Ontario-based smartphone developer BlackBerry (NASDAQ:BBRY) is facing possible sanction action from the Indonesian government after an outage yesterday left about 6.3 million subscribers stranded without access to some messaging services.
Gatot Dewa Broto, a spokesman for the Communication and Information Technology Ministry, said it was the fourth outage of BlackBerry’s network since April 2012.
“The sanctions are pending BlackBerry’s report into the disruption and the government will also consult the nation’s telecommunication regulatory board to see whether the incident violated local rules. We don’t want to be seen as allowing this to happen time and time again,” Broto said. He added that BlackBerry has about 6.3 million subscribers in Indonesia, up from 6 million in 2012 and 5 million in 2011.
“Still, BlackBerry probably won’t reach the ministry’s forecast of 7 million subscribers this year amid tighter competition from Google Inc.’s Android-powered smartphones,” Broto said.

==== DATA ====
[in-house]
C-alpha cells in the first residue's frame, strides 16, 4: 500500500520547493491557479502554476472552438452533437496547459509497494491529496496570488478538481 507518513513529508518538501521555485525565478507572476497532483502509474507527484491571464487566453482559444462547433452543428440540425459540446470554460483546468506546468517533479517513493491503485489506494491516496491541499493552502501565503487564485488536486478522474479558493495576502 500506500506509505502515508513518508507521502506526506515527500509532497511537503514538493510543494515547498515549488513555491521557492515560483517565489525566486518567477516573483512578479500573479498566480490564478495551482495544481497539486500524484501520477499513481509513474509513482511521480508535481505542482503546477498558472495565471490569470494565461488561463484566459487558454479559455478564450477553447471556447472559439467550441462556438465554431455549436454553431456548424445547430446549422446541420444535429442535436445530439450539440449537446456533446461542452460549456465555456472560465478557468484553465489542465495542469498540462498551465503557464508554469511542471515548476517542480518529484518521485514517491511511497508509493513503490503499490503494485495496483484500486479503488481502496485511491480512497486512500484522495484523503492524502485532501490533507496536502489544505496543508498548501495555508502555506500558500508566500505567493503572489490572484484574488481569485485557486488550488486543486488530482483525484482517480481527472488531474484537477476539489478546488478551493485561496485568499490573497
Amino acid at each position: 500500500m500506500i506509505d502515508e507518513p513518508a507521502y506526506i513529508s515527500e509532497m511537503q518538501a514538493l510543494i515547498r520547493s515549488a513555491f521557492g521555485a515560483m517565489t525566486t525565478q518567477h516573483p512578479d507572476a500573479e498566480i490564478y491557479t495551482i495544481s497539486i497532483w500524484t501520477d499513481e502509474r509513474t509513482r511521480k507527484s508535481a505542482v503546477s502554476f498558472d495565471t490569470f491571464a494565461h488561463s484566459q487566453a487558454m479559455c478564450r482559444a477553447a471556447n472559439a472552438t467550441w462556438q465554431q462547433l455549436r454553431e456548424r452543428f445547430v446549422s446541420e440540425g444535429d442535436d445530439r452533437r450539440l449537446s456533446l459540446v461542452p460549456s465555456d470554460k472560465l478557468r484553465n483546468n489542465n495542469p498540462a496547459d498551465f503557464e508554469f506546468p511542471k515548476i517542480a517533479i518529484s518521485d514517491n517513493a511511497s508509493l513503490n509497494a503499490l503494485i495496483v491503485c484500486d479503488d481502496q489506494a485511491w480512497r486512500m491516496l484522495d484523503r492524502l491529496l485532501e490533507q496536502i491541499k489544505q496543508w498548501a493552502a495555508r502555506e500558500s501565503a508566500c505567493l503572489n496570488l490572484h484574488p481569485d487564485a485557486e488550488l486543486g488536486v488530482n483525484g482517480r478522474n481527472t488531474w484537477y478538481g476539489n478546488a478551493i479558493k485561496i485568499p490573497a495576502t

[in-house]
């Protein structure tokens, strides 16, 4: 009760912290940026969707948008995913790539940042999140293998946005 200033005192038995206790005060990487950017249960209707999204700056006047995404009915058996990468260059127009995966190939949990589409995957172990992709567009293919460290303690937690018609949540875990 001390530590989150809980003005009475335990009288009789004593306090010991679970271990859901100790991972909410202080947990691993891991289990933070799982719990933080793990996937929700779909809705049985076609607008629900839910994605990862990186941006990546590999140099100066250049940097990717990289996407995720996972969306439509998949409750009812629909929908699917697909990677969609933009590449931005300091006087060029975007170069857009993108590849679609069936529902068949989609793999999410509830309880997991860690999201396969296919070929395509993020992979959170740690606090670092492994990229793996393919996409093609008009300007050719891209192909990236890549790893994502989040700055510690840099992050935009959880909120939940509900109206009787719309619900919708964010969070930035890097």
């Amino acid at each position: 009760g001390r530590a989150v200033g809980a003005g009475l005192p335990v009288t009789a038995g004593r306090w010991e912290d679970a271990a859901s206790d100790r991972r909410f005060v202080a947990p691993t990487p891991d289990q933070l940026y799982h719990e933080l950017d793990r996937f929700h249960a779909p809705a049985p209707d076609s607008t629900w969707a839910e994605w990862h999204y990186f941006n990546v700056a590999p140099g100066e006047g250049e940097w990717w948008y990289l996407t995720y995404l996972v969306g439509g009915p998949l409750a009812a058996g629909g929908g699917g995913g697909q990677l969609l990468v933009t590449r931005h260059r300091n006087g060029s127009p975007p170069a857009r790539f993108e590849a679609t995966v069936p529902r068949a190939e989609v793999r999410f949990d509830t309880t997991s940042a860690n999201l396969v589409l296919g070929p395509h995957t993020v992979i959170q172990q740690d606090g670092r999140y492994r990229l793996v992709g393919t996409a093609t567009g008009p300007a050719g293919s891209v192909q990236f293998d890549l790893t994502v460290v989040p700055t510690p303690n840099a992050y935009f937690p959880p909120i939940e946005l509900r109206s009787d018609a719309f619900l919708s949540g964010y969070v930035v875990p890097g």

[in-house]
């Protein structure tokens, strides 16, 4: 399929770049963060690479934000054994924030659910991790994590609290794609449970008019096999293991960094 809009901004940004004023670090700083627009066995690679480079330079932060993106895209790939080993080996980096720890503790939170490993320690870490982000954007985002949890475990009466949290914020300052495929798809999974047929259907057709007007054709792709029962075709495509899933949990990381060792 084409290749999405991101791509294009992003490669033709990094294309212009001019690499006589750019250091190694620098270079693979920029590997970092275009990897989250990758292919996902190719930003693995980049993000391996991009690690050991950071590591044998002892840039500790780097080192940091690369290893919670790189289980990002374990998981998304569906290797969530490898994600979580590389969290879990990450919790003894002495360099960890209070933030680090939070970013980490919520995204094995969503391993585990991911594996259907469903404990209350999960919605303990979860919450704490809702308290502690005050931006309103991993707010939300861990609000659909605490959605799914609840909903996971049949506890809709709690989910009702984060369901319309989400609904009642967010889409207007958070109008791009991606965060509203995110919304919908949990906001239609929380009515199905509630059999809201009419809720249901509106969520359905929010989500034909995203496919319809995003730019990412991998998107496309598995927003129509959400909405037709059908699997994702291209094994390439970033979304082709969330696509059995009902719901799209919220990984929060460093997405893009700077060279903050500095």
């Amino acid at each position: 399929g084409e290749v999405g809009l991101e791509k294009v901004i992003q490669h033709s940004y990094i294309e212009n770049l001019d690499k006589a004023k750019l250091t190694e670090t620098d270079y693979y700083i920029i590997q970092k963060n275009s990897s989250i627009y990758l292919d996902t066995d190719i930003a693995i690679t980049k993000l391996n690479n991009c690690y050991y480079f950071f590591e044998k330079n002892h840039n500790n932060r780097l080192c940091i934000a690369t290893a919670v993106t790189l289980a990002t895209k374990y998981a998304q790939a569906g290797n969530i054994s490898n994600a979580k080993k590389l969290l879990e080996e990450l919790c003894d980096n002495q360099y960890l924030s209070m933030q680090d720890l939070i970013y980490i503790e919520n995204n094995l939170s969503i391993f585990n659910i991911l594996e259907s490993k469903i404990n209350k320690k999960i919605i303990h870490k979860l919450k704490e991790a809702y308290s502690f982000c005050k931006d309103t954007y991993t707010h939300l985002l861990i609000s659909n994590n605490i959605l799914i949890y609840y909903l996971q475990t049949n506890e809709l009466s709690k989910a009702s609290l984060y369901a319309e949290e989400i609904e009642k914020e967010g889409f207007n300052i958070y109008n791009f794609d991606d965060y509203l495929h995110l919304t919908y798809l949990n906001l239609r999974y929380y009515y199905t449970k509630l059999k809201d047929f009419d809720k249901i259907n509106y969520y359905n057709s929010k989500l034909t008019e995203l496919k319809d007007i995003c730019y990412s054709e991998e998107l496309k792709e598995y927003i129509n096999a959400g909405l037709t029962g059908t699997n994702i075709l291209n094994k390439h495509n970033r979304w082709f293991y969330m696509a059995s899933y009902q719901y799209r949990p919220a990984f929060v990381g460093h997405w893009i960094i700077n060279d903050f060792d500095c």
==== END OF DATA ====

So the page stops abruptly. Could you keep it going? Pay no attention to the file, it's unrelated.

Spokesman for Blackberry, Matt Stewart, declined to confirm the ministry’s figures for Indonesian subscribers but said the service interruption primarily affected web browsing, social networking, and BlackBerry Messenger.
The Jakata Post reports that Indonesia has imposed sanctions on BlackBerry before. In September 2009, the Indonesian government ended a two-month freeze on issuing licenses for new BlackBerry models after it opened a service center in Jakarta. In June, the ministry halted licenses for sales of new BlackBerry models pending the opening of a local branch office with after-sales service. Analysts suggest yesterday’s outage may hinder BlackBerry’s ability to sustain its market share in Indonesia, which is ranked as fourth out of the world’s most populated nations.
BlackBerry’s worldwide subscriber base has slipped dramatically to 72 million last quarter, from 76 million and 79 million in the preceding quarters. The company’s stock price has also plummeted a massive 13 percent this year. A sign of yet more trouble to come was last week’s weaker-than-anticipated sales of its Z10 handset, a new smartphone BlackBerry was depending on to reclaim its market share lost to Apple Inc.‘s (NASDAQ:AAPL) iPhone 5 and Samsung Electronics Co.’s (SSNLF.PK) Galaxy S4.